It is hard to believe that six years ago today, April 27, 2011, the largest tornado outbreak in recorded history swept across the United States. There were over 300 tornadoes reported that touched down across the nation. Sadly, the siege of tornadoes claimed 321 lives, injured 2,775 and were responsible for $10.8 billion in total damage, making it the costliest tornado outbreak in U.S. history. The Deep South – Alabama, Mississippi, Georgia and Tennessee took the hardest hit from the powerful storms.
In Catoosa County Georgia, an EF-4 tornado took the lives of eight people near the town of Ringgold and injured 30 people. “Ringgold was hit really hard, just a stones throw from us here in Rossville, Ga. We saw the destruction it left and realized a direct hit would kill our residents, who have no where to go in a storm,” said David Roden owner of Mountain View Estates, a mobile home community of several dozen residents.
As a result, Roden went right to work to find a shelter to keep residents safe when severe weather hits. Mountain View Estates built a tornado shelter exclusively for residents of Mountain View Estates. “After the deadly tornadoes that hit our area April 2011, we made it our mission to research and find the best community tornado shelter available. It has become, to the best of our knowledge, the only community tornado shelter for a manufactured housing community in Georgia. It is a great feeling to know we have a safe place to go in the event of severe weather. The residents feel safer too and a sense of relief with as many tornado warnings as our area now gets,” said Roden.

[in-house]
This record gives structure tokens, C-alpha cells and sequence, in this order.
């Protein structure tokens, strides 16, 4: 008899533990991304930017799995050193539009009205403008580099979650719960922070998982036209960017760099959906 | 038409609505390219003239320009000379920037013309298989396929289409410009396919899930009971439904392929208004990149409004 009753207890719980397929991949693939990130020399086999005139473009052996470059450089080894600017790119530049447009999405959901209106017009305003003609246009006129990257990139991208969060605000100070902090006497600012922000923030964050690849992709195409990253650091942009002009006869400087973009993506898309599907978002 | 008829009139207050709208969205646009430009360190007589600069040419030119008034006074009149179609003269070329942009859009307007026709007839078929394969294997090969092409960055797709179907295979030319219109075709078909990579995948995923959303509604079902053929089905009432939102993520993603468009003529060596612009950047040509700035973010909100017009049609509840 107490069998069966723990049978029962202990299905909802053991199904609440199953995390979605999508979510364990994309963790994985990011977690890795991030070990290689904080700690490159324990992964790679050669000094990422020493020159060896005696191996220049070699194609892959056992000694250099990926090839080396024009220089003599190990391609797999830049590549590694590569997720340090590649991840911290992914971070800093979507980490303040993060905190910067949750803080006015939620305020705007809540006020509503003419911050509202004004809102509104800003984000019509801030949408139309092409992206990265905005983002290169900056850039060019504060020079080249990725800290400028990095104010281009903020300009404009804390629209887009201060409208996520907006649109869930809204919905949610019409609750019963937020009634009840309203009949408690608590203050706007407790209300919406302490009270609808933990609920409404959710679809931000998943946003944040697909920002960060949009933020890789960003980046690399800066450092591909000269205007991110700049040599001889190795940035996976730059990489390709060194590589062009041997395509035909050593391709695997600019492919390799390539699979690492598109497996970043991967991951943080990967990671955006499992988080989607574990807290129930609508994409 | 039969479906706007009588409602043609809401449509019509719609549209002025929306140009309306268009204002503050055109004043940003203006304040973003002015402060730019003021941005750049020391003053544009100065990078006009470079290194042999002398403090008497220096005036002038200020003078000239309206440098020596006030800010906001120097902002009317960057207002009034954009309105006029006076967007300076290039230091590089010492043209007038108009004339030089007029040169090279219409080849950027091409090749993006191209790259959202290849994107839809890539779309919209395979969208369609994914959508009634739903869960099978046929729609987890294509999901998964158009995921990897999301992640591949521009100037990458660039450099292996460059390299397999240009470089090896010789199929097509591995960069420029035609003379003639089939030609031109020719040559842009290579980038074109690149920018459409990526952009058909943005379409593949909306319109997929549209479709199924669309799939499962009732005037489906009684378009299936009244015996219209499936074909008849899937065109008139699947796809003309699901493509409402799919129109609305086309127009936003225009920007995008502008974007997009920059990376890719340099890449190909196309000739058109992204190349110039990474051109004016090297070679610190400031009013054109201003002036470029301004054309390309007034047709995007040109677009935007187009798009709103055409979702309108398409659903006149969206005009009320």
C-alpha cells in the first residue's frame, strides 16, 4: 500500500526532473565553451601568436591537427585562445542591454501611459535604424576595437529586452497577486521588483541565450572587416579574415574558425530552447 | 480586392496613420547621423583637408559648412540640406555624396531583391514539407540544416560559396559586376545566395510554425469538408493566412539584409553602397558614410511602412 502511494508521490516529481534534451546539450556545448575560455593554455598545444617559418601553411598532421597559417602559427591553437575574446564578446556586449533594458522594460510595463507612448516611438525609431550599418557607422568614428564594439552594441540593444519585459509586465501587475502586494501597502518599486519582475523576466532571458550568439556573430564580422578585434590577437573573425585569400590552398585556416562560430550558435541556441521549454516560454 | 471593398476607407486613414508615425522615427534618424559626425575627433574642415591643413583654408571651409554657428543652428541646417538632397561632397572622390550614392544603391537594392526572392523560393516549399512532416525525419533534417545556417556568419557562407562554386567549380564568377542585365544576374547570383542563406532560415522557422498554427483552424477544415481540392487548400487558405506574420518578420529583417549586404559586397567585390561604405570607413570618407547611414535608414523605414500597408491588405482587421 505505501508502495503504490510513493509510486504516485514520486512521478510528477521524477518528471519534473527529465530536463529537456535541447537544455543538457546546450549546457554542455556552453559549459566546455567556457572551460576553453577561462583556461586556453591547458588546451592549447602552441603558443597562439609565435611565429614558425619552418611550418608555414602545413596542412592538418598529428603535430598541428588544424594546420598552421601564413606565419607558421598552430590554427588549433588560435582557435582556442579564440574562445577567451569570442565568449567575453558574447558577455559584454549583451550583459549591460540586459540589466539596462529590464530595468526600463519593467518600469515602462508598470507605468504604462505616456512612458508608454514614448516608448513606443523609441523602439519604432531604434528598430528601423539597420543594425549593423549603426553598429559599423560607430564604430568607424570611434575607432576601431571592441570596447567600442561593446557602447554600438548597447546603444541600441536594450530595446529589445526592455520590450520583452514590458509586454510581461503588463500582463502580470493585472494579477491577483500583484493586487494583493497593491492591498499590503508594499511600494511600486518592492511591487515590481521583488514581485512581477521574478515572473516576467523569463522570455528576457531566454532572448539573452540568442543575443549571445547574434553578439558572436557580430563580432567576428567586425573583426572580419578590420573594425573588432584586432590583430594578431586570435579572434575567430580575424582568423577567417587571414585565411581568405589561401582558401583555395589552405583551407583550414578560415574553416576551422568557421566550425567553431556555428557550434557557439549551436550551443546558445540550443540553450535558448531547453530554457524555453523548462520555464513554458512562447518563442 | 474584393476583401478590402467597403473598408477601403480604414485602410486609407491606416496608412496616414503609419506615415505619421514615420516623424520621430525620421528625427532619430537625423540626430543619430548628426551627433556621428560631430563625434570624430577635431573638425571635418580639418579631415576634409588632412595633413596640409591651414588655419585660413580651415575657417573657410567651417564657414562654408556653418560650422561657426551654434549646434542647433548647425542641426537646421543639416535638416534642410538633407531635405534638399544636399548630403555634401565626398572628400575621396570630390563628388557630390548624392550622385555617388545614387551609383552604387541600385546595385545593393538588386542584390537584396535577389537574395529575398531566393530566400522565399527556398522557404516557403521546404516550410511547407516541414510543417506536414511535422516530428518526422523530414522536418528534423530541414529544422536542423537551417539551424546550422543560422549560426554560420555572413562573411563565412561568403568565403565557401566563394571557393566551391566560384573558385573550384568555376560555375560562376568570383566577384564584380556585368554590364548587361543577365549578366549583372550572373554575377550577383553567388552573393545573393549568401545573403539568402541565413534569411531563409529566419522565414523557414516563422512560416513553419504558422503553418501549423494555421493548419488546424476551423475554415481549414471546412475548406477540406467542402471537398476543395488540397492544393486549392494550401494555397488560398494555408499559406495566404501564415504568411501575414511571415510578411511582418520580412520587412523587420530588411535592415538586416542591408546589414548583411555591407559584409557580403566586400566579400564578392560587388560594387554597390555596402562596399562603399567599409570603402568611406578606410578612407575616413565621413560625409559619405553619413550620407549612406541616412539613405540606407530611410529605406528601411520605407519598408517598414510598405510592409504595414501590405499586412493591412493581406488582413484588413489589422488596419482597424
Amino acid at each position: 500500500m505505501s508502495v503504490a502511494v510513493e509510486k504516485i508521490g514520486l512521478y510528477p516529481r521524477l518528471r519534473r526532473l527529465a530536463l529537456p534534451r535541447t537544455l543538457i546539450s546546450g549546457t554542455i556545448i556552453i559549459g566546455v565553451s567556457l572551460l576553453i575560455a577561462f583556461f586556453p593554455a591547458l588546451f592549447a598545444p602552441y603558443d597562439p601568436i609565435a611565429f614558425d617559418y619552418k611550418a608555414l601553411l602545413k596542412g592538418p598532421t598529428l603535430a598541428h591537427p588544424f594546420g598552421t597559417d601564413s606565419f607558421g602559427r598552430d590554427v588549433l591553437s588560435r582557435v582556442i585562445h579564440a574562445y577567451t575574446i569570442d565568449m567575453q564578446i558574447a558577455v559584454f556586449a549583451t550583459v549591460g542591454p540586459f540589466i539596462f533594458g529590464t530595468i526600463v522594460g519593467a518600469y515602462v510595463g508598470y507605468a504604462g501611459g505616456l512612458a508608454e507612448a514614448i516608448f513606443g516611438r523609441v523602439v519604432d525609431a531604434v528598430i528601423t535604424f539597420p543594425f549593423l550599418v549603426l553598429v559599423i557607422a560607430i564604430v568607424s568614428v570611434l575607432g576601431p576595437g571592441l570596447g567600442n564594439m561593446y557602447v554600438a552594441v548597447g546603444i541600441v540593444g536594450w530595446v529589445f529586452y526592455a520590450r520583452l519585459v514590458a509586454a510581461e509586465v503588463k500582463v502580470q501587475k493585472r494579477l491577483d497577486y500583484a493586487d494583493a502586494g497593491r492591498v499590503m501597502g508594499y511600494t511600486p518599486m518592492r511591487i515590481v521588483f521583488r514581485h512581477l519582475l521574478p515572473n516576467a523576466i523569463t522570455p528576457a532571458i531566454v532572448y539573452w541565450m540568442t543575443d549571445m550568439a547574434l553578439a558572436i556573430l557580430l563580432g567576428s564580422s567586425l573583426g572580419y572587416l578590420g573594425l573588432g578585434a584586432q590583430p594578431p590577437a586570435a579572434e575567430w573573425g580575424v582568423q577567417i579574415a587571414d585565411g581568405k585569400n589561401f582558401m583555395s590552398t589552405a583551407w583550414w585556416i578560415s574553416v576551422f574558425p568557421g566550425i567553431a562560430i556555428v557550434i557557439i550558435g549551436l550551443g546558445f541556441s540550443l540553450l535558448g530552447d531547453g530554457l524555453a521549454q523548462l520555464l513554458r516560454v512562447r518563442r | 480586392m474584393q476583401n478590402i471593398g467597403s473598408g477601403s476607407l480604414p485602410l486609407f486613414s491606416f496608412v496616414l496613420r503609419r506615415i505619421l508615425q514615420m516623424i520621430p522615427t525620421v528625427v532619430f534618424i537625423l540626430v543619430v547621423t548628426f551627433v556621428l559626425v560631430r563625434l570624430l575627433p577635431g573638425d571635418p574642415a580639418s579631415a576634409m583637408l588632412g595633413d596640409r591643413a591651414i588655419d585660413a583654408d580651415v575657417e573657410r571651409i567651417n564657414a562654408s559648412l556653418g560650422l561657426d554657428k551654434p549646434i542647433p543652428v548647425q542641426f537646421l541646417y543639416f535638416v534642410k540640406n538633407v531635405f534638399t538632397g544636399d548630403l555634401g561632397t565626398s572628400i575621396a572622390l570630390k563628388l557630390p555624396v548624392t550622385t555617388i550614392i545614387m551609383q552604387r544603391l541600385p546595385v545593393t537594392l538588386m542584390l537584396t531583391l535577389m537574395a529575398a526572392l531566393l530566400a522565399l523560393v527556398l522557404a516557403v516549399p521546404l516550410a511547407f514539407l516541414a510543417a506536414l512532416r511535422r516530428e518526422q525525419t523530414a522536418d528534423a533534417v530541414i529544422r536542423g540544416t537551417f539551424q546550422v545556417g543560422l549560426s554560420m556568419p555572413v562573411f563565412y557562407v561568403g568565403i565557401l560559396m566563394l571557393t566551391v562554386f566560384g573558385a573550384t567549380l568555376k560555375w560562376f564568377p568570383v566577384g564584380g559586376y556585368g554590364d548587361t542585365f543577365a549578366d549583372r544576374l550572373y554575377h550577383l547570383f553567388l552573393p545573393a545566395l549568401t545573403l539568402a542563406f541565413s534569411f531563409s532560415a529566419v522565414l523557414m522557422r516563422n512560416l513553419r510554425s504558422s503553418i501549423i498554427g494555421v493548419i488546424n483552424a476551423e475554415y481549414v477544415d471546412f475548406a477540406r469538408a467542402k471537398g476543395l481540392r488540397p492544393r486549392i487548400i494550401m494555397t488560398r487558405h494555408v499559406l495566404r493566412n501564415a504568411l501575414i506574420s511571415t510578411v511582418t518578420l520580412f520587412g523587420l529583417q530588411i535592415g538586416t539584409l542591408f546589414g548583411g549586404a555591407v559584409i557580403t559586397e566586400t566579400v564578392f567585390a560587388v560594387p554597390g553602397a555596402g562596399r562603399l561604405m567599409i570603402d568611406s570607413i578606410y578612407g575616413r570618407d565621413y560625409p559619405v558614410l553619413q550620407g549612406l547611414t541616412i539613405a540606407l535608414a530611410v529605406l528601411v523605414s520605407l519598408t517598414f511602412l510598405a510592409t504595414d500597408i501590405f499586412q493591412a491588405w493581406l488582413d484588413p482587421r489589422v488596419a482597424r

The structure of ¼-inch-thick cold-rolled steel that, together with its two-foot-thick reinforced concrete base, weighs more than 250,000 pounds. It is massive. A sixty ton crane was used to set the metal structure that resembles a metal greenhouse, it can give 150 people and their pets shelter from the storm. It is designed to keep those sealed inside safe, even against the 250-mph winds of a EF-5 tornado. The shelter sits on high ground so even residents in wheelchairs have easy access. The storm shelter was expensive for the owner, well into the six-figure amount, but to Roden, it was money well spent. Human lives have no price tag.
According to the National Weather Service, 44 percent of the 1,091 Americans killed by tornadoes from 1985 to 2005 died in mobile homes, compared to 25 percent in stick-built homes. That’s especially significant considering how few Americans, less that 8 percent or fewer, lived in mobile homes during that period.
David Roden has accomplished his mission of providing safety with the tornado shelter and the residents of Mountain View Estates in North Georgia will never have to worry again about where they will go in the event of a tornado.